It's the day before a potential final vote on Republicans' tax bill, and Republicans are not having a good one.

A crucial GOP senator is raising questions about the bill after finding out that it includes a tax break that could financially benefit him and politically tarnish him.

Sen. Bob Corker (R-Tenn.) says he wasn't aware of this new tax break for wealthy real estate developers like him, but the left is whacking him for initially withholding support yet later backing the bill around the same time that this provision was included.

Corker, who is retiring next year, has denied he had anything to do with this provision. But if the senator feels that he can't vote for the final tax bill because of perception fears, the whole legislation could fall apart the same week that Republicans had hoped to finally pass it.

That might be fine with a majority of America. On Monday, a Monmouth University poll showed that Americans disapprove of the tax bill by a 2-to-1 margin. Just a quarter of Americans support this bill.

Hovering over all of this is the fact that Senate Republicans' margin for error just got much smaller. Sen. John McCain (R-Ariz.) has returned to his home state for an indefinite period as he receives treatment for brain cancer, which means that Republicans can afford only one “no” vote and have the final version of their tax bill pass.

At the 11th hour, Republicans' rushed, scrambled, sometimes chaotic effort to finish a tax bill by Christmas could be catching up to them. Republicans are racing to pass a tax bill that is unpopular with the masses, that was cobbled together with an arbitrary deadline and, as a result, at least has the appearance of shady legislative dealmaking.

“This bill was put together in a frenzy,” said Steve Bell, a former Senate GOP budget aide who is with the Bipartisan Policy Institute. He says Republicans have boxed themselves into a less-than-ideal legislative process. “They set up a public relations event — a Christmas present for America, Make America Great Again — and had to meet that deadline no matter what,” he said.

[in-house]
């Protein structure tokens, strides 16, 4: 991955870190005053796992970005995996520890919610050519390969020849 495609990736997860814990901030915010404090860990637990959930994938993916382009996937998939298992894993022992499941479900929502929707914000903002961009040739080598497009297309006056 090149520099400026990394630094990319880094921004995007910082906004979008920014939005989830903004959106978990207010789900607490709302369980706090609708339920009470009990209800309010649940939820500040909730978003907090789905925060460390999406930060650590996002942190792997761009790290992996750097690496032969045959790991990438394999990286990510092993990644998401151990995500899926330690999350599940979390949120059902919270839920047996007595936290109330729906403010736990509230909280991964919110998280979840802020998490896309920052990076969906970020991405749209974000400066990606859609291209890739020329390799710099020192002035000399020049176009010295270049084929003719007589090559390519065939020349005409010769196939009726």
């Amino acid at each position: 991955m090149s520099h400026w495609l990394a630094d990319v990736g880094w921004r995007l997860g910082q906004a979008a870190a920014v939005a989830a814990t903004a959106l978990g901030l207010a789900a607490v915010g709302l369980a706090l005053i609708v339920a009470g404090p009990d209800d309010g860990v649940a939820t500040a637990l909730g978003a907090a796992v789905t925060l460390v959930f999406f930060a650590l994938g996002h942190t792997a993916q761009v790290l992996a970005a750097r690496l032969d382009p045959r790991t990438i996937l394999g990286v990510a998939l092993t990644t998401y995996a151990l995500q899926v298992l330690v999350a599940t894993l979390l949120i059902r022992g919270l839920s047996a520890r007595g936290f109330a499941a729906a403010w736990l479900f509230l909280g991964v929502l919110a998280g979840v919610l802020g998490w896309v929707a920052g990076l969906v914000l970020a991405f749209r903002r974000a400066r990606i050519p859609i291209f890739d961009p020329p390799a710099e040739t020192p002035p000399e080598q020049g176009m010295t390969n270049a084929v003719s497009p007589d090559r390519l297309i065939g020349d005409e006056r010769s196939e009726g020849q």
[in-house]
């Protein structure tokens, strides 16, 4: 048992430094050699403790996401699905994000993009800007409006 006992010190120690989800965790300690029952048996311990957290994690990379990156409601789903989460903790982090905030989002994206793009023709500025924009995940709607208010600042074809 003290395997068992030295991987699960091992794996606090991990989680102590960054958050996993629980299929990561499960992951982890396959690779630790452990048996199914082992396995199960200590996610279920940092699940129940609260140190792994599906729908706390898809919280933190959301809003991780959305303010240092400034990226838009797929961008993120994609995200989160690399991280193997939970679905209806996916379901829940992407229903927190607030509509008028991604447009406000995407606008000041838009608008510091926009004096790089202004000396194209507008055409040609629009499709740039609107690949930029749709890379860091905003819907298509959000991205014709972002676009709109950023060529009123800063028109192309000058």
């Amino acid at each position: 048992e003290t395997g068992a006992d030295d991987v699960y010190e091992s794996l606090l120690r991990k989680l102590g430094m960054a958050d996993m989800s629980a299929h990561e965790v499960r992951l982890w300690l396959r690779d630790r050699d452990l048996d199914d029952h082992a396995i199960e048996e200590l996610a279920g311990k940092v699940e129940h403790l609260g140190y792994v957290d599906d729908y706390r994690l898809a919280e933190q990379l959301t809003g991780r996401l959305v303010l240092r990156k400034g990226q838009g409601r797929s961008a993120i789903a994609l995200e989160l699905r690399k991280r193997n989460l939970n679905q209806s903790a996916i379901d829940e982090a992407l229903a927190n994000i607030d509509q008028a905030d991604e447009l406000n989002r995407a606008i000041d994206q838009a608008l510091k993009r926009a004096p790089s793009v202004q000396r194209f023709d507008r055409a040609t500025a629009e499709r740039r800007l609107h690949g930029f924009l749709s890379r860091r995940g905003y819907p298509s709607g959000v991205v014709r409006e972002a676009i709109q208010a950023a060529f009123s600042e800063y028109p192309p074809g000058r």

None of this means that the tax bill is doomed. Republicans have edged right up to the cliff lots of times throughout this months-long tax debate. It was touch-and-go on whether the Senate could pass its version of a tax bill earlier this month, but it did, as skeptical Republicans such as Corker flipped their vote to yes at the last minute. Passing the House's version with just Republican votes wasn't a cake walk, either.

But Republicans knew they had no choice but to try. As Sen. Lindsey O. Graham (R-S.C.) has said, “failure is not an option” for the Republican Party right now. If Republicans don't pass this bill, they will end their year in control of federal government without a single major legislative accomplishment. That doesn't set them up well for the 2018 midterm elections, in which Senate Democrats have a path to take back the majority, and House Democrats are equally optimistic.

Republicans are haunted by the failure of an Obamacare repeal bill this summer that was dogged by similar problems as those facing the tax bill: a partisan, rushed process that divided an already ideologically diverse caucus and let opponents define the legislation as bad for the middle class and good for the wealthy.

Speaking of public perception, versions of Republicans' Obamacare repeal bill polled in the teens. The tax bill isn't much more popular. As Republicans have focused all their energies on just trying to get the legislation passed, the Monmouth University poll shows that just 26 percent of Americans approve of the bill, while half believe their taxes would go up as a result of this legislation. That's similar to a November Washington Post-ABC News poll that found that a third of Americans support the bill, while half oppose it.

"The conference agreement (as well as prior versions of the bill) have been put together on an insanely fast timeline," said New York University professor Lily Batchelder, the deputy director of the White House National Economic Council under the Obama administration, "with virtually no opportunity for the public to seriously digest it and weigh in.”

Senate Republicans maintain that spending more time on this tax bill wouldn't help. It wouldn't bring Democrats on board, nor would it provide any groundbreaking consensus among wary Republicans. Plus, as time has gone on, the bill has become more unpopular with the public, so why wait?

Whatever the reason, Republicans are plowing ahead with this bill. And the rush comes at great risk, as they are relearning ahead of the looming vote.